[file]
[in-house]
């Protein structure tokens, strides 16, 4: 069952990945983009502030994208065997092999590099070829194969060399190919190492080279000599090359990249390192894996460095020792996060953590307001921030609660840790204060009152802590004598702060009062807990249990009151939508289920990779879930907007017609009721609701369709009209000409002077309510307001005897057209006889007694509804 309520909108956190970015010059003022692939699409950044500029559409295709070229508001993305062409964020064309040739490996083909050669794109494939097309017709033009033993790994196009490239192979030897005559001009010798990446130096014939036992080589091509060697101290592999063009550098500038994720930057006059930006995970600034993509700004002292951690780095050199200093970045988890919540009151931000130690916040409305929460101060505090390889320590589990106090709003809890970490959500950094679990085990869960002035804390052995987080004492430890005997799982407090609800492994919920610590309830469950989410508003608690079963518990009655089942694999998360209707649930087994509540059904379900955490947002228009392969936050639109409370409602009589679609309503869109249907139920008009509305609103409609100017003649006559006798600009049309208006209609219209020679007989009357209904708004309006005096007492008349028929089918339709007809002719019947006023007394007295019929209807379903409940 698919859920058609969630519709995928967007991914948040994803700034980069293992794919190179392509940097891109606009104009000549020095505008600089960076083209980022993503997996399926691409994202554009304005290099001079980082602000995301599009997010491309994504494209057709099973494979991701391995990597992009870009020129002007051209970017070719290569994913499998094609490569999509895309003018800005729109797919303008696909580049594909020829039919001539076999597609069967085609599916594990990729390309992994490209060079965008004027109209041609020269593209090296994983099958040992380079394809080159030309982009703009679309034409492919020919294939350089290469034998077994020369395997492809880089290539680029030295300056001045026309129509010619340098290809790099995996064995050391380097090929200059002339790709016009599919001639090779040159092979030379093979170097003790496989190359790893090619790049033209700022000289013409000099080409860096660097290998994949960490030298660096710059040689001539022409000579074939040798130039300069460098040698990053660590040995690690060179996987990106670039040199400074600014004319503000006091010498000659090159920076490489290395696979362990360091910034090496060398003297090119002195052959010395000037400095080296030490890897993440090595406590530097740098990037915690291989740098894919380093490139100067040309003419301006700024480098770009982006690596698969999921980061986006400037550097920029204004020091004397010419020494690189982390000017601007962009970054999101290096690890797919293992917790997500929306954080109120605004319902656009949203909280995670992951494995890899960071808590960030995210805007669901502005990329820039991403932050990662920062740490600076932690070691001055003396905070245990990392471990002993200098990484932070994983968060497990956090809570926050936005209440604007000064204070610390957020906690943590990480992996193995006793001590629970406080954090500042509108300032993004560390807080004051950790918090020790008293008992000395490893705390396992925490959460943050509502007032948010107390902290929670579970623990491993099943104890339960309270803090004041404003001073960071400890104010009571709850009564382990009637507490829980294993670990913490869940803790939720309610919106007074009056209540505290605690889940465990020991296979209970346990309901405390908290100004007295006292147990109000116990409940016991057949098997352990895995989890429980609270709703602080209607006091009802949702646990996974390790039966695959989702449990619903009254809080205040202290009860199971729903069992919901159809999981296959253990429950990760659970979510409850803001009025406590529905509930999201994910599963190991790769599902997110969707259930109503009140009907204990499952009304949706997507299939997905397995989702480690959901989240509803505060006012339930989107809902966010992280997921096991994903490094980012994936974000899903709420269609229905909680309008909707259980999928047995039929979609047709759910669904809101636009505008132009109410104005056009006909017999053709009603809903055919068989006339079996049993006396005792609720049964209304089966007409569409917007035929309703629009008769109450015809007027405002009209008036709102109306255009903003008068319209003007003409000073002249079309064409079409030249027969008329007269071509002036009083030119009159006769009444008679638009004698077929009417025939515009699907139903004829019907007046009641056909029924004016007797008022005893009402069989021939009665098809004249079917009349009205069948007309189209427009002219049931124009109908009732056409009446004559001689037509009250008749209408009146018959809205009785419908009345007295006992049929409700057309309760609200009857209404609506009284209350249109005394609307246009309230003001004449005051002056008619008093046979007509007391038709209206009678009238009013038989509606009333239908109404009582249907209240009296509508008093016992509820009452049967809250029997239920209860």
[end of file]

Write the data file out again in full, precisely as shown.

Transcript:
[in-house]
């Protein structure tokens, strides 16, 4: 069952990945983009502030994208065997092999590099070829194969060399190919190492080279000599090359990249390192894996460095020792996060953590307001921030609660840790204060009152802590004598702060009062807990249990009151939508289920990779879930907007017609009721609701369709009209000409002077309510307001005897057209006889007694509804 309520909108956190970015010059003022692939699409950044500029559409295709070229508001993305062409964020064309040739490996083909050669794109494939097309017709033009033993790994196009490239192979030897005559001009010798990446130096014939036992080589091509060697101290592999063009550098500038994720930057006059930006995970600034993509700004002292951690780095050199200093970045988890919540009151931000130690916040409305929460101060505090390889320590589990106090709003809890970490959500950094679990085990869960002035804390052995987080004492430890005997799982407090609800492994919920610590309830469950989410508003608690079963518990009655089942694999998360209707649930087994509540059904379900955490947002228009392969936050639109409370409602009589679609309503869109249907139920008009509305609103409609100017003649006559006798600009049309208006209609219209020679007989009357209904708004309006005096007492008349028929089918339709007809002719019947006023007394007295019929209807379903409940 698919859920058609969630519709995928967007991914948040994803700034980069293992794919190179392509940097891109606009104009000549020095505008600089960076083209980022993503997996399926691409994202554009304005290099001079980082602000995301599009997010491309994504494209057709099973494979991701391995990597992009870009020129002007051209970017070719290569994913499998094609490569999509895309003018800005729109797919303008696909580049594909020829039919001539076999597609069967085609599916594990990729390309992994490209060079965008004027109209041609020269593209090296994983099958040992380079394809080159030309982009703009679309034409492919020919294939350089290469034998077994020369395997492809880089290539680029030295300056001045026309129509010619340098290809790099995996064995050391380097090929200059002339790709016009599919001639090779040159092979030379093979170097003790496989190359790893090619790049033209700022000289013409000099080409860096660097290998994949960490030298660096710059040689001539022409000579074939040798130039300069460098040698990053660590040995690690060179996987990106670039040199400074600014004319503000006091010498000659090159920076490489290395696979362990360091910034090496060398003297090119002195052959010395000037400095080296030490890897993440090595406590530097740098990037915690291989740098894919380093490139100067040309003419301006700024480098770009982006690596698969999921980061986006400037550097920029204004020091004397010419020494690189982390000017601007962009970054999101290096690890797919293992917790997500929306954080109120605004319902656009949203909280995670992951494995890899960071808590960030995210805007669901502005990329820039991403932050990662920062740490600076932690070691001055003396905070245990990392471990002993200098990484932070994983968060497990956090809570926050936005209440604007000064204070610390957020906690943590990480992996193995006793001590629970406080954090500042509108300032993004560390807080004051950790918090020790008293008992000395490893705390396992925490959460943050509502007032948010107390902290929670579970623990491993099943104890339960309270803090004041404003001073960071400890104010009571709850009564382990009637507490829980294993670990913490869940803790939720309610919106007074009056209540505290605690889940465990020991296979209970346990309901405390908290100004007295006292147990109000116990409940016991057949098997352990895995989890429980609270709703602080209607006091009802949702646990996974390790039966695959989702449990619903009254809080205040202290009860199971729903069992919901159809999981296959253990429950990760659970979510409850803001009025406590529905509930999201994910599963190991790769599902997110969707259930109503009140009907204990499952009304949706997507299939997905397995989702480690959901989240509803505060006012339930989107809902966010992280997921096991994903490094980012994936974000899903709420269609229905909680309008909707259980999928047995039929979609047709759910669904809101636009505008132009109410104005056009006909017999053709009603809903055919068989006339079996049993006396005792609720049964209304089966007409569409917007035929309703629009008769109450015809007027405002009209008036709102109306255009903003008068319209003007003409000073002249079309064409079409030249027969008329007269071509002036009083030119009159006769009444008679638009004698077929009417025939515009699907139903004829019907007046009641056909029924004016007797008022005893009402069989021939009665098809004249079917009349009205069948007309189209427009002219049931124009109908009732056409009446004559001689037509009250008749209408009146018959809205009785419908009345007295006992049929409700057309309760609200009857209404609506009284209350249109005394609307246009309230003001004449005051002056008619008093046979007509007391038709209206009678009238009013038989509606009333239908109404009582249907209240009296509508008093016992509820009452049967809250029997239920209860």